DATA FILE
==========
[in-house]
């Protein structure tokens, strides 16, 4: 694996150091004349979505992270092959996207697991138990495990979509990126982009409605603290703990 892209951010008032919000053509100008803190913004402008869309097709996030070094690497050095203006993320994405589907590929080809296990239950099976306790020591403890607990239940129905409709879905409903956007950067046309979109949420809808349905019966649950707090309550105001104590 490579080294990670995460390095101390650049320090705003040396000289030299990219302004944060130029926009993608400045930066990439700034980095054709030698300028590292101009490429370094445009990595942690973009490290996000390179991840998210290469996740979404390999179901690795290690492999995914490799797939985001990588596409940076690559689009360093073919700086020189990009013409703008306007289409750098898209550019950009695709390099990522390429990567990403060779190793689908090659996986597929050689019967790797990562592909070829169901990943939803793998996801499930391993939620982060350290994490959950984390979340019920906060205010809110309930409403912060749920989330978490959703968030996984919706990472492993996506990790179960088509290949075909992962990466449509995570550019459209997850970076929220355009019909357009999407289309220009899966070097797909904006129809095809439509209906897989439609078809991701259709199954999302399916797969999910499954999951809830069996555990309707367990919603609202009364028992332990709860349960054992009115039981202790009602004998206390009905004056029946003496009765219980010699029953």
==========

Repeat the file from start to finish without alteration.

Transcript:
[in-house]
């Protein structure tokens, strides 16, 4: 694996150091004349979505992270092959996207697991138990495990979509990126982009409605603290703990 892209951010008032919000053509100008803190913004402008869309097709996030070094690497050095203006993320994405589907590929080809296990239950099976306790020591403890607990239940129905409709879905409903956007950067046309979109949420809808349905019966649950707090309550105001104590 490579080294990670995460390095101390650049320090705003040396000289030299990219302004944060130029926009993608400045930066990439700034980095054709030698300028590292101009490429370094445009990595942690973009490290996000390179991840998210290469996740979404390999179901690795290690492999995914490799797939985001990588596409940076690559689009360093073919700086020189990009013409703008306007289409750098898209550019950009695709390099990522390429990567990403060779190793689908090659996986597929050689019967790797990562592909070829169901990943939803793998996801499930391993939620982060350290994490959950984390979340019920906060205010809110309930409403912060749920989330978490959703968030996984919706990472492993996506990790179960088509290949075909992962990466449509995570550019459209997850970076929220355009019909357009999407289309220009899966070097797909904006129809095809439509209906897989439609078809991701259709199954999302399916797969999910499954999951809830069996555990309707367990919603609202009364028992332990709860349960054992009115039981202790009602004998206390009905004056029946003496009765219980010699029953």